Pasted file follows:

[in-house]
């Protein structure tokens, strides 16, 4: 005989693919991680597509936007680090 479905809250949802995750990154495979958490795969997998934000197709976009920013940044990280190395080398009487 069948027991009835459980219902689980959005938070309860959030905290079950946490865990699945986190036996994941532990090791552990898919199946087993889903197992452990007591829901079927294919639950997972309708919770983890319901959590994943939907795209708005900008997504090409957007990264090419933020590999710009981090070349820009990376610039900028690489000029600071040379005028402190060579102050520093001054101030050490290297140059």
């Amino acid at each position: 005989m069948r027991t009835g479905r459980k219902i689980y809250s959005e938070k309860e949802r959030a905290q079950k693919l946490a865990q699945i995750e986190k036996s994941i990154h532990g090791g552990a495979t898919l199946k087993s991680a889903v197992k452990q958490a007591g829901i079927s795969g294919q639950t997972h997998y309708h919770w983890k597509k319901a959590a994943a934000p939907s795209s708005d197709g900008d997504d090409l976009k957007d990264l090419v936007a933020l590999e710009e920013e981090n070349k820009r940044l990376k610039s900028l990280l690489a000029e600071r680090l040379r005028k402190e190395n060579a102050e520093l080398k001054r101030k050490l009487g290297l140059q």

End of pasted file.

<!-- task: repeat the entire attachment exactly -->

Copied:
[in-house]
């Protein structure tokens, strides 16, 4: 005989693919991680597509936007680090 479905809250949802995750990154495979958490795969997998934000197709976009920013940044990280190395080398009487 069948027991009835459980219902689980959005938070309860959030905290079950946490865990699945986190036996994941532990090791552990898919199946087993889903197992452990007591829901079927294919639950997972309708919770983890319901959590994943939907795209708005900008997504090409957007990264090419933020590999710009981090070349820009990376610039900028690489000029600071040379005028402190060579102050520093001054101030050490290297140059």
């Amino acid at each position: 005989m069948r027991t009835g479905r459980k219902i689980y809250s959005e938070k309860e949802r959030a905290q079950k693919l946490a865990q699945i995750e986190k036996s994941i990154h532990g090791g552990a495979t898919l199946k087993s991680a889903v197992k452990q958490a007591g829901i079927s795969g294919q639950t997972h997998y309708h919770w983890k597509k319901a959590a994943a934000p939907s795209s708005d197709g900008d997504d090409l976009k957007d990264l090419v936007a933020l590999e710009e920013e981090n070349k820009r940044l990376k610039s900028l990280l690489a000029e600071r680090l040379r005028k402190e190395n060579a102050e520093l080398k001054r101030k050490l009487g290297l140059q």